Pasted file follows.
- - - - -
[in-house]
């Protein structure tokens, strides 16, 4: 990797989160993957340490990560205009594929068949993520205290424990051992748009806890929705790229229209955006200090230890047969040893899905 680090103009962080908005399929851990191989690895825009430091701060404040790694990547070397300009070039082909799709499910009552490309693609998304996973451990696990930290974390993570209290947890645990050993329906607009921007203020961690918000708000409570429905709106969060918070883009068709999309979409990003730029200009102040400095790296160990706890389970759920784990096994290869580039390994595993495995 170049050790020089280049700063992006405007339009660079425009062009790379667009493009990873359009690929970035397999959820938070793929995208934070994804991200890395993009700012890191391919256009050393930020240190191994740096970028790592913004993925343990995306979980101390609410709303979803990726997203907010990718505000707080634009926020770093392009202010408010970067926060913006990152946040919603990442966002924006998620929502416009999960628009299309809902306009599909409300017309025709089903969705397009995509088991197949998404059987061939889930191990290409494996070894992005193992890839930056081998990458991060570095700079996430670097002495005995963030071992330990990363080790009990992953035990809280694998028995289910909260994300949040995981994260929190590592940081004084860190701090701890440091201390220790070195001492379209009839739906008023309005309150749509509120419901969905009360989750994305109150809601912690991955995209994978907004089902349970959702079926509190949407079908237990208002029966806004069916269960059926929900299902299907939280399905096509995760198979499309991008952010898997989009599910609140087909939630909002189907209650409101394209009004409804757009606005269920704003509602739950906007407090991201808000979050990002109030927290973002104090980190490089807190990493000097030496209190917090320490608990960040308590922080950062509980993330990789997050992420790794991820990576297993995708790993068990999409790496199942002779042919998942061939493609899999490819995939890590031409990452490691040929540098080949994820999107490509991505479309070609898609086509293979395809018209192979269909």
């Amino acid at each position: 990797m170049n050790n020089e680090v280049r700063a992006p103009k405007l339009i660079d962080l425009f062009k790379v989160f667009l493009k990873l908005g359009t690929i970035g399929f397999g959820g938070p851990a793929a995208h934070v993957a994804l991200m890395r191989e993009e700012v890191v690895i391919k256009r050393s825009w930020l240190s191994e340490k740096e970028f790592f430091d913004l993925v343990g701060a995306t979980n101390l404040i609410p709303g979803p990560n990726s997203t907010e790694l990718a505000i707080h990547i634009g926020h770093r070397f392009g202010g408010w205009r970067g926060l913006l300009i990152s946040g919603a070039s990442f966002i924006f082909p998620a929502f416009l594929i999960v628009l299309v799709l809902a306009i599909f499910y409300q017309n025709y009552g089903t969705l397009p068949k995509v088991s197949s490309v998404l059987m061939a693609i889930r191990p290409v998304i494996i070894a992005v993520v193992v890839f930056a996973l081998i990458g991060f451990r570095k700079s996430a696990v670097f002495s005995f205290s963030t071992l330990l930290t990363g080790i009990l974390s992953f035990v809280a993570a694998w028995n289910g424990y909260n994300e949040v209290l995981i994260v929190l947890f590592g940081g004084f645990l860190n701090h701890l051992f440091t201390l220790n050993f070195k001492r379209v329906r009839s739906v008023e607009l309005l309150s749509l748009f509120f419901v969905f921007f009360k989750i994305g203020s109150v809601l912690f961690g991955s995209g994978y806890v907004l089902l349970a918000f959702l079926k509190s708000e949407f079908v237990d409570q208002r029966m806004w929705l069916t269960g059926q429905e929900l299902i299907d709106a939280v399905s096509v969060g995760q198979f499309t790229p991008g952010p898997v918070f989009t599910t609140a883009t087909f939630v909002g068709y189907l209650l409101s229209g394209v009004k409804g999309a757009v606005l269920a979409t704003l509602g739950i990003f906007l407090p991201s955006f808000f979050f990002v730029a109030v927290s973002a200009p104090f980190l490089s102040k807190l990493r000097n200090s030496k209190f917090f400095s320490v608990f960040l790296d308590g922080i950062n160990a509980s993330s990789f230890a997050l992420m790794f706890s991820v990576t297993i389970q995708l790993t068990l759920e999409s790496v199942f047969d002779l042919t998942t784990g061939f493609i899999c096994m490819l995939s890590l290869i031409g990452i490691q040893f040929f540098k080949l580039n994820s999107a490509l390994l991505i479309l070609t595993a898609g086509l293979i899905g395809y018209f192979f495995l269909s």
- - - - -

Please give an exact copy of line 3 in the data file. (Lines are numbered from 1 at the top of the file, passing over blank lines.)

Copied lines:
């Amino acid at each position: 990797m170049n050790n020089e680090v280049r700063a992006p103009k405007l339009i660079d962080l425009f062009k790379v989160f667009l493009k990873l908005g359009t690929i970035g399929f397999g959820g938070p851990a793929a995208h934070v993957a994804l991200m890395r191989e993009e700012v890191v690895i391919k256009r050393s825009w930020l240190s191994e340490k740096e970028f790592f430091d913004l993925v343990g701060a995306t979980n101390l404040i609410p709303g979803p990560n990726s997203t907010e790694l990718a505000i707080h990547i634009g926020h770093r070397f392009g202010g408010w205009r970067g926060l913006l300009i990152s946040g919603a070039s990442f966002i924006f082909p998620a929502f416009l594929i999960v628009l299309v799709l809902a306009i599909f499910y409300q017309n025709y009552g089903t969705l397009p068949k995509v088991s197949s490309v998404l059987m061939a693609i889930r191990p290409v998304i494996i070894a992005v993520v193992v890839f930056a996973l081998i990458g991060f451990r570095k700079s996430a696990v670097f002495s005995f205290s963030t071992l330990l930290t990363g080790i009990l974390s992953f035990v809280a993570a694998w028995n289910g424990y909260n994300e949040v209290l995981i994260v929190l947890f590592g940081g004084f645990l860190n701090h701890l051992f440091t201390l220790n050993f070195k001492r379209v329906r009839s739906v008023e607009l309005l309150s749509l748009f509120f419901v969905f921007f009360k989750i994305g203020s109150v809601l912690f961690g991955s995209g994978y806890v907004l089902l349970a918000f959702l079926k509190s708000e949407f079908v237990d409570q208002r029966m806004w929705l069916t269960g059926q429905e929900l299902i299907d709106a939280v399905s096509v969060g995760q198979f499309t790229p991008g952010p898997v918070f989009t599910t609140a883009t087909f939630v909002g068709y189907l209650l409101s229209g394209v009004k409804g999309a757009v606005l269920a979409t704003l509602g739950i990003f906007l407090p991201s955006f808000f979050f990002v730029a109030v927290s973002a200009p104090f980190l490089s102040k807190l990493r000097n200090s030496k209190f917090f400095s320490v608990f960040l790296d308590g922080i950062n160990a509980s993330s990789f230890a997050l992420m790794f706890s991820v990576t297993i389970q995708l790993t068990l759920e999409s790496v199942f047969d002779l042919t998942t784990g061939f493609i899999c096994m490819l995939s890590l290869i031409g990452i490691q040893f040929f540098k080949l580039n994820s999107a490509l390994l991505i479309l070609t595993a898609g086509l293979i899905g395809y018209f192979f495995l269909s």